Re: Killing Platycerium
- Subject: Re: [ferns] Killing Platycerium
- From: "Keith Rogers" firstname.lastname@example.org
- Date: Wed, 16 Oct 2002 12:01:19 +0930
Hi Roy and others
It's a bit like the lottery, gotta be in it to win it.
Platys are just the same.
We have a cotton scale here which causes the odd problem, but mostly up in
Do you guys use summer oil and Maldison on these things?
I sit in wonder about you guys over there having problems with P. superbum,
it is one of the easiest, after P. bifurcatum, to grow down here. Guess we
don't get that cold you get and not as much cold rain!!
So the art is very little moisture in the cold, the same as with the P.
veitchi but a bit more moisture in spring and autumn.
Remember Roy, that P. superbum on a huge rock we saw away in the distance
mile or so away, high up in
the almost Veitchi country. It was in a very dry area. Val and I often
think back about that trip and
the places we got into. Was good fun.
Half your luck with the true Philippines P. grande, have got some spore sown
and hopefully it will give us something to get frustrated about. There are
lots of P. superbum sold here in Aust under the old name of P. grande.
P. wandae does well here, well in Adelaide, there is only one I think. It
is on my wish list. When I look at my sporelings, like I wish they would
grow quicker than a quarter of an inch every few months. Another
frustrating time is coming.
Have a small spore grown P.elephantotis, P. holtuumii and a Madagascar P.
alcicorne and a few Aust White and Alcicorne Val Holt all between 2 and 4
They survived winter on the hot box so far and now spring is here and I feel
I have won the lottery.
Another comment on P. hillii, we find the need to punch a hole in upper part
of the tightly closed in shield frond, just below the tip to enable us to
water them properly in the summer. The shield closes in at the top so not to
get overwatered in its natural state. They are a polyhouse plant in winter
here because of the frosts.
Mannum South Australia
On the web with Keith's Fern Page at
Supporting the Fern Society of South Australia Inc at
----- Original Message -----
From: "Roy Vail" <email@example.com>
Sent: Sunday, October 13, 2002 11:26 PM
Subject: [ferns] Killing Platycerium
> Sometimes I wonder if I haven't killed more Platys
> than I have had. This has been the WORST summer for
> my collection that I have ever had.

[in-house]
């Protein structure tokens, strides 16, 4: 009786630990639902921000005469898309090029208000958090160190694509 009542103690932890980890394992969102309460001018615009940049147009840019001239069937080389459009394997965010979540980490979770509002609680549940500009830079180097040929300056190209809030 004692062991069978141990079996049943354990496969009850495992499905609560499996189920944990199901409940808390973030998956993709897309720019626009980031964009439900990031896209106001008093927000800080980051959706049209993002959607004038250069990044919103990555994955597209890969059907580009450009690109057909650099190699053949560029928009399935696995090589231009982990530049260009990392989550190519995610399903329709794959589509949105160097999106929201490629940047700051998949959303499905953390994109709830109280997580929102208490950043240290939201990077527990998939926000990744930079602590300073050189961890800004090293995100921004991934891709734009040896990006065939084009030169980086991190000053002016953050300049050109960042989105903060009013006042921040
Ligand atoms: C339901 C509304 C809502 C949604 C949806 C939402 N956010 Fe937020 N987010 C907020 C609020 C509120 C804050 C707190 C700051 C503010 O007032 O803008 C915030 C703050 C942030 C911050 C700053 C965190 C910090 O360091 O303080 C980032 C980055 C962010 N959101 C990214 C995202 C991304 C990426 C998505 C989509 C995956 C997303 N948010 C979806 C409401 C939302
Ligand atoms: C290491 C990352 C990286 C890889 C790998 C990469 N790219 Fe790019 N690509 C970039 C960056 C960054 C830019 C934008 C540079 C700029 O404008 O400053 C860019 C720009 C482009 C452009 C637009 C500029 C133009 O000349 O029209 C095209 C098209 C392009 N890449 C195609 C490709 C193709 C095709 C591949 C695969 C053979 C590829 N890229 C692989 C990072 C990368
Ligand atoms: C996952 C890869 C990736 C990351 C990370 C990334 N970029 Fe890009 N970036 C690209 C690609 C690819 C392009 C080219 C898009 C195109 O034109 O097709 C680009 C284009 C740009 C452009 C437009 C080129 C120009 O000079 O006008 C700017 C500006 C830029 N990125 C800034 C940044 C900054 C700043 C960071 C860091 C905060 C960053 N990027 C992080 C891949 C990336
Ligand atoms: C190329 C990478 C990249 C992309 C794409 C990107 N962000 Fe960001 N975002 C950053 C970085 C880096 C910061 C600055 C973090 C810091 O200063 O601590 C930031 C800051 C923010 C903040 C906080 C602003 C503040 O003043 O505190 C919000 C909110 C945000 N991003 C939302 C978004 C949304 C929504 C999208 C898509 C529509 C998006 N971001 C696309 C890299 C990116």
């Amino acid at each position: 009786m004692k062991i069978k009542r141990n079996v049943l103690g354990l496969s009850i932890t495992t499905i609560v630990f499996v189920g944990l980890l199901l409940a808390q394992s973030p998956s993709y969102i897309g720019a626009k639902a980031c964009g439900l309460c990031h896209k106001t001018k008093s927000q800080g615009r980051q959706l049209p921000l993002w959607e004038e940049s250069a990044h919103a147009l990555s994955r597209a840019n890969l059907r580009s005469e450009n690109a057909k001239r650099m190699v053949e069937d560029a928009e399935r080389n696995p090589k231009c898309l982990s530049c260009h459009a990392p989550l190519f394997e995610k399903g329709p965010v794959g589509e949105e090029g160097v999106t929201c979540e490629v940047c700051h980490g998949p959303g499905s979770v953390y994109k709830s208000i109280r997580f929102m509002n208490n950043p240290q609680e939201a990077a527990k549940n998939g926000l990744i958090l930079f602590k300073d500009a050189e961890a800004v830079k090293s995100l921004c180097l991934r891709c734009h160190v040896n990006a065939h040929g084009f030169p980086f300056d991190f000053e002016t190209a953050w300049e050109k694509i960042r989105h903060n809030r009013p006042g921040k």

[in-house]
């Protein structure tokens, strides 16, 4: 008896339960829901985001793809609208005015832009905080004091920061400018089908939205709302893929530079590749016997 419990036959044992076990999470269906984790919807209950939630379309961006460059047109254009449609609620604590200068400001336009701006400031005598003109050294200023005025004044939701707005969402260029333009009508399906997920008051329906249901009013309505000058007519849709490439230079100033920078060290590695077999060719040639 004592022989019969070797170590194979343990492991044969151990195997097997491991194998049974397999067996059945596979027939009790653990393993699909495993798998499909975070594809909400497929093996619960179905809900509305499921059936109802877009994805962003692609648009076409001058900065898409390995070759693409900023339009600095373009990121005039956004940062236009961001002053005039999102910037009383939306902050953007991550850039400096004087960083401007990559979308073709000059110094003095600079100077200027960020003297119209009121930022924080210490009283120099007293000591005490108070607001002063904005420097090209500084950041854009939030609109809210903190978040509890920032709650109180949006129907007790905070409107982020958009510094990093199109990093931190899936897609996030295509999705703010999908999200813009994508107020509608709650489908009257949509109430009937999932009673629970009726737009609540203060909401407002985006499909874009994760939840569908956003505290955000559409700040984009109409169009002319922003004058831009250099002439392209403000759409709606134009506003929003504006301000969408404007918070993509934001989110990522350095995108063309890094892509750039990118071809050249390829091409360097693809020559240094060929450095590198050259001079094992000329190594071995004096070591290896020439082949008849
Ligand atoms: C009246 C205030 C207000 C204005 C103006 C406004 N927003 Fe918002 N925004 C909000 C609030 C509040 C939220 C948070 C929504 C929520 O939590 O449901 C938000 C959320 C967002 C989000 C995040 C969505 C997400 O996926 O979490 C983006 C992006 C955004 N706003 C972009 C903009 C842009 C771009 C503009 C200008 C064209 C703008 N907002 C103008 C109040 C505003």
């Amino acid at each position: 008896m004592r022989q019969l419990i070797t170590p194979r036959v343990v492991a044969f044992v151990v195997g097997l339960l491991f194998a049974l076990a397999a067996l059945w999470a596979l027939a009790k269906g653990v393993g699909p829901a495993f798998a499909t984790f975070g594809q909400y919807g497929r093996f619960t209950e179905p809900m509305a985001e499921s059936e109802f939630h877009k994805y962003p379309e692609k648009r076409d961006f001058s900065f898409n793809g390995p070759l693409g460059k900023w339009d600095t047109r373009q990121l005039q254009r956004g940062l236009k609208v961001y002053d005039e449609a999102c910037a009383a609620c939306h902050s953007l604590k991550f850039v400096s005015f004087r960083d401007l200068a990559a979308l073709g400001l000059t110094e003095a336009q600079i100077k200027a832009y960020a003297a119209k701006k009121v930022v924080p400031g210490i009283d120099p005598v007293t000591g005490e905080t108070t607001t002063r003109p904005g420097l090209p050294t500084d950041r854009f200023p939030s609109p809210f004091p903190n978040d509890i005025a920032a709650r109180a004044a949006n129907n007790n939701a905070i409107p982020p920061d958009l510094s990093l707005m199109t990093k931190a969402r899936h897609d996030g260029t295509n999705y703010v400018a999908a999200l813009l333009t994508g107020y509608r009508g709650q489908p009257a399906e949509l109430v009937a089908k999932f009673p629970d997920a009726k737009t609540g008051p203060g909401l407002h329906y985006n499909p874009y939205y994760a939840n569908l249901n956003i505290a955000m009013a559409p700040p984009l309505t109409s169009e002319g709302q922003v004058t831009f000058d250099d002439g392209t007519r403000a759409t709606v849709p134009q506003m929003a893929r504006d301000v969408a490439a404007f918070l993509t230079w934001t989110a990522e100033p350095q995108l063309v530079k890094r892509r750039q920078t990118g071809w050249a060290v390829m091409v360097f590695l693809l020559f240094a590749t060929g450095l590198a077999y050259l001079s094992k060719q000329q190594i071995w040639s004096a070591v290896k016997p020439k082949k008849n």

> They have been outside two summers now, and next
> summer they will stay in the greenhouse. The biggest
> problem has been insects. Those little white dot
> things, I thought were called snow scale. What in the
> world will kill them?
> It seems to me it is not right to consider all
> Platycerium like they required the same conditions.
> When someone says what works for them, it would be
> helpful to know what species they are talking about.
> Over the long run I have had Platycerium veitchii
> survive my care the best. It can get very dry and it
> doesn't bother it. It can also take a lot of light.
> If you water it too much, and keep it in too little
> light, it will become long, lanky, and the tops of the
> shields will become round. It doesn't look like it
> does in nature.
> The easiest for me to kill with too much water is true
> grande. I've never had one over about 2 or 3 years.
> P. superbum is almost as bad. Someone told me they
> decided they could not keep the solitary species.
> Looking at my own collection, I wonder why I didn't
> decide that long ago. I have a P. wandae that seems
> to be far less sensitive to over watering than P.
> superbum or grande.
> It seems to me that if a person is in the business of
> selling Platycerium, he/she should consider what the
> person is apt to do to the plant. Most people will
> over-water, so P. hillii cultivars are great choices.
> So is Platycerium alcicorne, and P. ellisii (which few
> hobbyists grow). P. superbum is a poor one. People
> selling Platycerium, and ferns in general, to the
> general public, should do so in a way that will cause
> the buyer to have a good experience with the plant.
> If they don't and the plant dies, then the person has
> a bad experience, and we loose a potential hobbyist.
> By the way, I don't think you can tell much about the
> requirements of a Platycerium by how thick the shields
> become. The shields of Platycerium hillii become very
> thick, and it lives in very wet places. The same is
> true for P. coronarium. The shape of the upper part
> of the shields is a far better indication. I've
> proposed the idea that species like hillii, alcicorne,
> and madagascariense that have shields that close the
> top of the cluster, are adapted to ample rainfall, not
> collecting water. Those with shields that extend
> forward, leaveing the top of the plant, or cluster,
> open, are adapted to collecting water and are adapted
> to dryer conditions. P. elephantotus has in
> interesting adaptation. The large veins of dead
> shields, when dry, bend forward, opening the top of
> the plant, and when wet bend backward, closing the top
> of the plant.
> Roy Vail,
> Mena, Arkansas
> Zone 7A USA
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